Dancing With Himself - Father John Misty Sets Fitz on Fire
Photo by Emma Elizabeth Tillman
Text by Sarah Gajkowski-Hill
Folksy and ripe with drug-induced hallucinations and (tongue-in-cheek) religiosity in equal measure, Fear Fun, Father John Misty’s first album under his new moniker, was a journey through a lovable misanthrope’s psyche. Misty’s new concept album I Love You, Honeybear is a look into the mind of a conflicted narcissistic introvert — who falls in love. The new album has it all — soul singers, a mariachi band, bells, and myriad symphonic instruments. But foremost you must contend with the confessional, visceral voice that cries in the wilderness — that of Misty himself.
With projects as diverse as a sample in Kid Cudi’s single, “Young Lady” and a haunting duet on the song, “The Angry River” (from the True Detective soundtrack) Father John Misty is just as comfortable on Letterman as he is on Fitzgerald’s stage, where he toured last in 2013. The live show, April 23, did not disappoint as Father John Misty, aka Joshua Tillman, looking like nothing so much as a hipster Jesus, took bravely to the stage in nearly 100 degree heat. The swoon-worthy frontman to this 7-member backup of talented and diverse musicians, Misty began the set with “I Love You, Honeybear.” The consummate dancer, he didn’t stop moving for the entire concert. In a departure from his normal fare, a purple strobe light announced the song, “True Affection,” which is set to a techno track. With his back turned to the audience, Misty danced it out.
The crowd seemed well-educated in all things Father John Misty, lyrics-wise — and was up to the challenge of the untenable heat. “It’s hot, and it’s intimate,” Misty deadpanned to the audience, “Let’s get even more hot, and even more intimate”—then he launched into a sing-along version of “When You’re Smiling and Astride Me” with gospel enthusiasm.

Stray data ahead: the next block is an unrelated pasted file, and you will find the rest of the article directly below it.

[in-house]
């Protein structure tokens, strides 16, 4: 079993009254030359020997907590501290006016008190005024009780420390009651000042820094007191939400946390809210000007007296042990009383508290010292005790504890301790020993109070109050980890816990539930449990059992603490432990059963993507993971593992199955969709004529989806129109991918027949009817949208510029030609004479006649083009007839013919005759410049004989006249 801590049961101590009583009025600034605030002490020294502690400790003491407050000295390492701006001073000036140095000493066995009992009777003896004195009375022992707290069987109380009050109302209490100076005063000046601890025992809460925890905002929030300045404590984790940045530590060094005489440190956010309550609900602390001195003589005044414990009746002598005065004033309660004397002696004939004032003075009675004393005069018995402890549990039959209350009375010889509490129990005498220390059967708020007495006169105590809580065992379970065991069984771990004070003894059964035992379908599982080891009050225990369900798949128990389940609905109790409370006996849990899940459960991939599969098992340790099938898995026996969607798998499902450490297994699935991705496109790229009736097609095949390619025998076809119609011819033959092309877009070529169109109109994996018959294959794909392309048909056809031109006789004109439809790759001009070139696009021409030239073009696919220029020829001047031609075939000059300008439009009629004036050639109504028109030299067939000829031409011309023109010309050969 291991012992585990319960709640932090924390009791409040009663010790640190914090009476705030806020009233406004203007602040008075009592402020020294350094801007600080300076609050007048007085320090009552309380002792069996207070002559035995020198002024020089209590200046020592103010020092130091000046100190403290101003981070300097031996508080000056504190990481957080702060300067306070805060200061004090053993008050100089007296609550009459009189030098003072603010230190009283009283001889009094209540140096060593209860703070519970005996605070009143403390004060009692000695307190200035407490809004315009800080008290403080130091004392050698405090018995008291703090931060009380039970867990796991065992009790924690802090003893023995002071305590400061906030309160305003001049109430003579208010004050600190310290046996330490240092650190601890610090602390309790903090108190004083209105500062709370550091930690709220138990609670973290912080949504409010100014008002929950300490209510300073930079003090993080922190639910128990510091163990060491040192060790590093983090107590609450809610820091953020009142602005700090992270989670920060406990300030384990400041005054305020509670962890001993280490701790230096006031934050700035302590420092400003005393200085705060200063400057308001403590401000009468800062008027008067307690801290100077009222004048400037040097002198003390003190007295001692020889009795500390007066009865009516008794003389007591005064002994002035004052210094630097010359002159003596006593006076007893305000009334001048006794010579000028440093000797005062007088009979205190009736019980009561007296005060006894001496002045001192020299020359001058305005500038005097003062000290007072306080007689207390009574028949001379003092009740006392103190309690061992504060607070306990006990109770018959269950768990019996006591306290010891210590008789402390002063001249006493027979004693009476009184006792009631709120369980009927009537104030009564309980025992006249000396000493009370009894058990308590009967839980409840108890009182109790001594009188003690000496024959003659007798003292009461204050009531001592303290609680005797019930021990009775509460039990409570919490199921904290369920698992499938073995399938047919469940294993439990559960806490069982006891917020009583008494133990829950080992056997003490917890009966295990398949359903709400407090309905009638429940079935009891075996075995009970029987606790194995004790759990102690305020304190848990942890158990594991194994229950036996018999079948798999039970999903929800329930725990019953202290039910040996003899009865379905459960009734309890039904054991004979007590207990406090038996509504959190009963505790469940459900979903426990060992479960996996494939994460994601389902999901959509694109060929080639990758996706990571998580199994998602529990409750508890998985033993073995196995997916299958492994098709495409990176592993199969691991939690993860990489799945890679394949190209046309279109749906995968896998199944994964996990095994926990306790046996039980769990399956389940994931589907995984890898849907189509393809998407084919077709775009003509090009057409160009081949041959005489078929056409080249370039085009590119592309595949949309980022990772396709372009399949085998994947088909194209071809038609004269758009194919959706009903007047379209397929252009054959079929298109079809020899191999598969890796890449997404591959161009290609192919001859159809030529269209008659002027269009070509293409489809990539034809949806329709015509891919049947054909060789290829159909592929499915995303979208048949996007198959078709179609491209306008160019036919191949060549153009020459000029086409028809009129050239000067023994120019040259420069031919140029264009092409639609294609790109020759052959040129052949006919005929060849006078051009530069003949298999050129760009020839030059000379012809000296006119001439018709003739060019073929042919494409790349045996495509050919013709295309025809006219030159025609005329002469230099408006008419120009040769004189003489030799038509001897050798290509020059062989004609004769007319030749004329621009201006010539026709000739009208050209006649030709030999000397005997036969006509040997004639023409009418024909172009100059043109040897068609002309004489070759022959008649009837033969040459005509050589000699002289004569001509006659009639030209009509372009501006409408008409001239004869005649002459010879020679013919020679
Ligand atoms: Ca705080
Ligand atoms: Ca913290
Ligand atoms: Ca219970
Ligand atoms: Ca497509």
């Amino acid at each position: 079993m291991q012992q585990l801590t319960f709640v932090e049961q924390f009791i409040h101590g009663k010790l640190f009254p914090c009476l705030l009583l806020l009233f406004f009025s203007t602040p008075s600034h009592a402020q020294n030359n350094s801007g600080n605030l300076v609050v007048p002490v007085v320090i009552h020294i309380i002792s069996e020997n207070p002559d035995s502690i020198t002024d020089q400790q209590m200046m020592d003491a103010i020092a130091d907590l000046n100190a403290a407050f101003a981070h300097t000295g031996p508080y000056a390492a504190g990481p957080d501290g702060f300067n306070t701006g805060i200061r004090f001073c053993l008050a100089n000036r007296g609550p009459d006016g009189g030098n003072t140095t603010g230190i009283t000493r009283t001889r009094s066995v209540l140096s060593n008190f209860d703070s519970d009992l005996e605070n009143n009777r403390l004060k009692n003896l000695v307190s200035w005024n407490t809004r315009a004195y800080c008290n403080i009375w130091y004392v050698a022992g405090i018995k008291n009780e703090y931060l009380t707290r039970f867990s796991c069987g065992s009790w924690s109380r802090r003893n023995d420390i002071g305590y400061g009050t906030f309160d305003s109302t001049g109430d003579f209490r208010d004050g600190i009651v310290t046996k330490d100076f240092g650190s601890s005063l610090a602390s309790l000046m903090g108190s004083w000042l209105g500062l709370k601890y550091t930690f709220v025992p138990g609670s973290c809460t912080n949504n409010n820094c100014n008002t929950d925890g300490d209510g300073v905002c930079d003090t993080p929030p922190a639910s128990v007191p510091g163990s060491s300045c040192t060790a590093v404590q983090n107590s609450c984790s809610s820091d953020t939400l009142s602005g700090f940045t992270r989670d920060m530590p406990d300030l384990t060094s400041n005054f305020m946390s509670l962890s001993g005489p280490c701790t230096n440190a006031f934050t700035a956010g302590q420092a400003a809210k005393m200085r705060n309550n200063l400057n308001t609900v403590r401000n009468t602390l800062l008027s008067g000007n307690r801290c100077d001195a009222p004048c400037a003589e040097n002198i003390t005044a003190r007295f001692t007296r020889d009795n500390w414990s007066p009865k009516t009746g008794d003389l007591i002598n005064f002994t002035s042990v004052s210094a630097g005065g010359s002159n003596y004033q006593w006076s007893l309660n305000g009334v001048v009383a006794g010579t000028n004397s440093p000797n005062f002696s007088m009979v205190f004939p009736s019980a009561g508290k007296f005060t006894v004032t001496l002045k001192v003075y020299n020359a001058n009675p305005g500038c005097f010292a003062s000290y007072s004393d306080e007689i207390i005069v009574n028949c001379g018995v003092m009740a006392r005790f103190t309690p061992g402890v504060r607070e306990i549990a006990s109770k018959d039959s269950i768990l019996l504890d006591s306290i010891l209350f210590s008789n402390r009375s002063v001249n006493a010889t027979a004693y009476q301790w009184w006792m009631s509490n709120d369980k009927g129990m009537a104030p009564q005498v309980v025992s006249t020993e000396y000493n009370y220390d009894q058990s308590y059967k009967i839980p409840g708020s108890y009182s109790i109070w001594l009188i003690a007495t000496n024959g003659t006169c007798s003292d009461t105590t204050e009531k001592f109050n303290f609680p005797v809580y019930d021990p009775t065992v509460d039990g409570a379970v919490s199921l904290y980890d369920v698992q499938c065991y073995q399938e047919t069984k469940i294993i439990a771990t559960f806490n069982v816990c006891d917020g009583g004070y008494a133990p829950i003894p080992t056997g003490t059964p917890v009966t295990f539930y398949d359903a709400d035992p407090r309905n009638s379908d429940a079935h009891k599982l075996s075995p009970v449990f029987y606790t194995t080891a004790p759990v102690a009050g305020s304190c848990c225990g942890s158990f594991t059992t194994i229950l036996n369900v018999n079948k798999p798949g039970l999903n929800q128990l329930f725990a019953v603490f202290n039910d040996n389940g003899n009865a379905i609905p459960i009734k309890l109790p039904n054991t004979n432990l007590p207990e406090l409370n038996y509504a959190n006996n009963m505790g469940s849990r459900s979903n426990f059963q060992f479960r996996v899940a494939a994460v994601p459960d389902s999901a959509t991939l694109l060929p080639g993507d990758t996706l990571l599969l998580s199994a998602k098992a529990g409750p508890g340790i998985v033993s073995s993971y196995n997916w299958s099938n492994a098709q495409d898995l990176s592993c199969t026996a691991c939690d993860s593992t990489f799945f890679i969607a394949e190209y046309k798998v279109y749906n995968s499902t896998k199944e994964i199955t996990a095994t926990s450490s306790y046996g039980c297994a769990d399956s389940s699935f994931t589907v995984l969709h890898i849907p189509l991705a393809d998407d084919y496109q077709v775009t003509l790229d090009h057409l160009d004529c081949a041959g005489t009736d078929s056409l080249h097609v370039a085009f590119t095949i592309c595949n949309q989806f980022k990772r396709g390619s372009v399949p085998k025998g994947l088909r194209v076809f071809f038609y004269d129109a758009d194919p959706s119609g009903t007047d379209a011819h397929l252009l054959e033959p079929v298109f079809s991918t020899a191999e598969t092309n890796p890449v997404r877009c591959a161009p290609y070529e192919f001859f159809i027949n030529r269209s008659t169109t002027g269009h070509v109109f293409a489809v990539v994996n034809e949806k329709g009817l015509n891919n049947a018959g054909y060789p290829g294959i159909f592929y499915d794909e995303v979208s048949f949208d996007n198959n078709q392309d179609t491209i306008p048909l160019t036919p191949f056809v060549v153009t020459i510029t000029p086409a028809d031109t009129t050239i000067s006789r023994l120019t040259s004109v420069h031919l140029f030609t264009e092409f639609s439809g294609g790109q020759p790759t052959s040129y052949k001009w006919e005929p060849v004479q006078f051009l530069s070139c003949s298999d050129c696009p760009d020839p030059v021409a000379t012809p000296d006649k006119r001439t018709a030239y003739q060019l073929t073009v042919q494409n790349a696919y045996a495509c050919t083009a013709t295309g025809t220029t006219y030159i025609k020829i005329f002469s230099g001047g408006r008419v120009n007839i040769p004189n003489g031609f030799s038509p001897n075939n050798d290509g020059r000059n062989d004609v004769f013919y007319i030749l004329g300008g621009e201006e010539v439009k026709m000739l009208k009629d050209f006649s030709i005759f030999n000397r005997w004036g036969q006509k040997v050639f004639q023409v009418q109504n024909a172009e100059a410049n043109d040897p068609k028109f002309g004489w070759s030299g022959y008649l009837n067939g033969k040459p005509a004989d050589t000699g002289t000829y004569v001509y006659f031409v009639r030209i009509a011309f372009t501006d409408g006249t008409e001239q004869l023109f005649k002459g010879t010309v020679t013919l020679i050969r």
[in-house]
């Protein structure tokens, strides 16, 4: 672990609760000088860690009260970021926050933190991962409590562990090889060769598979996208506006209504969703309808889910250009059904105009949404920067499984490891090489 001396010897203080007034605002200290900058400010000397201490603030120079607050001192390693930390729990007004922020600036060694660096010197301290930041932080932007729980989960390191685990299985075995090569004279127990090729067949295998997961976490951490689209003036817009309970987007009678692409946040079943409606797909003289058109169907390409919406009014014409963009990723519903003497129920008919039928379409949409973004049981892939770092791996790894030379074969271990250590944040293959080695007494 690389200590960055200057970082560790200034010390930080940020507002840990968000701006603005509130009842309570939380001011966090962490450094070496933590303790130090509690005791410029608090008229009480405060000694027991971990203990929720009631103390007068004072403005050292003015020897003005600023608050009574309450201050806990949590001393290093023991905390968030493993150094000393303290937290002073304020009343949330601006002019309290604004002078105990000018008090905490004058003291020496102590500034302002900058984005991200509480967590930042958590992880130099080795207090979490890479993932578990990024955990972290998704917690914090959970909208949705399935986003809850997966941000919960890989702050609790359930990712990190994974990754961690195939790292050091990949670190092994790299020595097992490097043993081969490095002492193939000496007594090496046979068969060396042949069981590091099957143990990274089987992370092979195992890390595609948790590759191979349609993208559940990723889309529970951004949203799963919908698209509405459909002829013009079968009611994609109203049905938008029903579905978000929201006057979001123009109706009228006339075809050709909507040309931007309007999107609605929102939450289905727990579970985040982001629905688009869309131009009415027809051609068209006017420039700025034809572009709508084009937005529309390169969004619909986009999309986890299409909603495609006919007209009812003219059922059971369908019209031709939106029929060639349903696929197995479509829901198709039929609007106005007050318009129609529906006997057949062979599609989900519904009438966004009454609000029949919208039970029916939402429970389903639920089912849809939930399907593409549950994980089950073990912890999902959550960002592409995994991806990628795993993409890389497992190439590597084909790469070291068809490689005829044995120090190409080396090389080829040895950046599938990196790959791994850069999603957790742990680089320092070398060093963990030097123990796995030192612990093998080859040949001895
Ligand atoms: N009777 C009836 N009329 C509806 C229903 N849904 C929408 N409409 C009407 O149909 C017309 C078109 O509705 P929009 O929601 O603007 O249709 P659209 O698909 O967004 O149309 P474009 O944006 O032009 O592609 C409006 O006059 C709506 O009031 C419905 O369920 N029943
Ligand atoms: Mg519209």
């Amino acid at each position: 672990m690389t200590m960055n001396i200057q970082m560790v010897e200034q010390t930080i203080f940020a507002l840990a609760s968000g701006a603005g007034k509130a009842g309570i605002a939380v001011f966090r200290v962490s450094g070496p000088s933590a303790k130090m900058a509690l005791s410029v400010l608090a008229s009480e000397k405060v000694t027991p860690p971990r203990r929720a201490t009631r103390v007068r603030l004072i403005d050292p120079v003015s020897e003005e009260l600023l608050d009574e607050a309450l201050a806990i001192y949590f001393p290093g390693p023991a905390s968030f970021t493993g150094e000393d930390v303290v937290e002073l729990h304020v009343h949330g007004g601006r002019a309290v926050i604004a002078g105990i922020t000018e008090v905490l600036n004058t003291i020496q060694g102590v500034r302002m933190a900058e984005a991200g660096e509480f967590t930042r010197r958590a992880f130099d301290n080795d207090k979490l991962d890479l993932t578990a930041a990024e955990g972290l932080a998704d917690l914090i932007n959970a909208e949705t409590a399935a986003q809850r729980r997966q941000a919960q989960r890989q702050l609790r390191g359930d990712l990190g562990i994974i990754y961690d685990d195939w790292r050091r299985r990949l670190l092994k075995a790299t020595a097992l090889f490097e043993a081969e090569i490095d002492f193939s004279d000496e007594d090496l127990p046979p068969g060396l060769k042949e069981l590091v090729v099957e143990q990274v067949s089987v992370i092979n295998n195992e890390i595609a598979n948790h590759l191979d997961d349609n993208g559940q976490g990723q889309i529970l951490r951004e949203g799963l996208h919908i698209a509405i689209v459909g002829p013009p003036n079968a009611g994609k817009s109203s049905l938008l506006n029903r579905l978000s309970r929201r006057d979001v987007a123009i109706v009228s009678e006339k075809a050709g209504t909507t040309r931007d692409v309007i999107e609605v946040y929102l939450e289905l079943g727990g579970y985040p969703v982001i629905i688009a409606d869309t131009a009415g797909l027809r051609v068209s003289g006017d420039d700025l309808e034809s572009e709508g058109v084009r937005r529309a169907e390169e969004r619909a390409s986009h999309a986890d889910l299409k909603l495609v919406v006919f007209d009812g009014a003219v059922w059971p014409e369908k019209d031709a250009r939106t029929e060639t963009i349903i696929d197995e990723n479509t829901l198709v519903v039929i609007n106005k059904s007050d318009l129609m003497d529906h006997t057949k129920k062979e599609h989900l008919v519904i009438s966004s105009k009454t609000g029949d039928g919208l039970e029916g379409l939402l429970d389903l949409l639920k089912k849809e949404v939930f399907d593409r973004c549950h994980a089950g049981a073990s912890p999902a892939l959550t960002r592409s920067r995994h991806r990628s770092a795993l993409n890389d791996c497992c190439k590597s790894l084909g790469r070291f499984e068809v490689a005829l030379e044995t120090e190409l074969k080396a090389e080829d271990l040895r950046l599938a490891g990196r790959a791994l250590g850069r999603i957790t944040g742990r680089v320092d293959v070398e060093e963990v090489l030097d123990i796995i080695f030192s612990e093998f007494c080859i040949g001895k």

Unapologetically confessing things that would make a lesser—or more demure—man blush, Misty’s tenor was downright beautiful. In fact, he sang his skinny ass off. The intricate guitar work by his band should be mentioned, as well. Misty requested water bottles from the stage as the heat wore on and the sweat-drenched crowd looked on longingly, but beers would have to suffice. His good-natured banter with the audience demonstrated that he doesn’t take himself so seriously. In fact, in interviews he’s pontificated on what a love song really is, but has ended up closing with a masturbation joke. Self-identified as a “horny man-child,” he sells himself short. One of the better singer/songwriters out there today, and with that clean tenor voice, if he is a man-child, he’s an endearing one.
Also of note, the opening show by the fellow Sub Pop Records duo, Luluc, offered an ethereal beginning to the evening. Reminiscent of the bands Low and Belle and Sebastian, the tenor/alto combination delivered a slew of folksy ballads that the crowd responded to with loud applause.
by Guest Author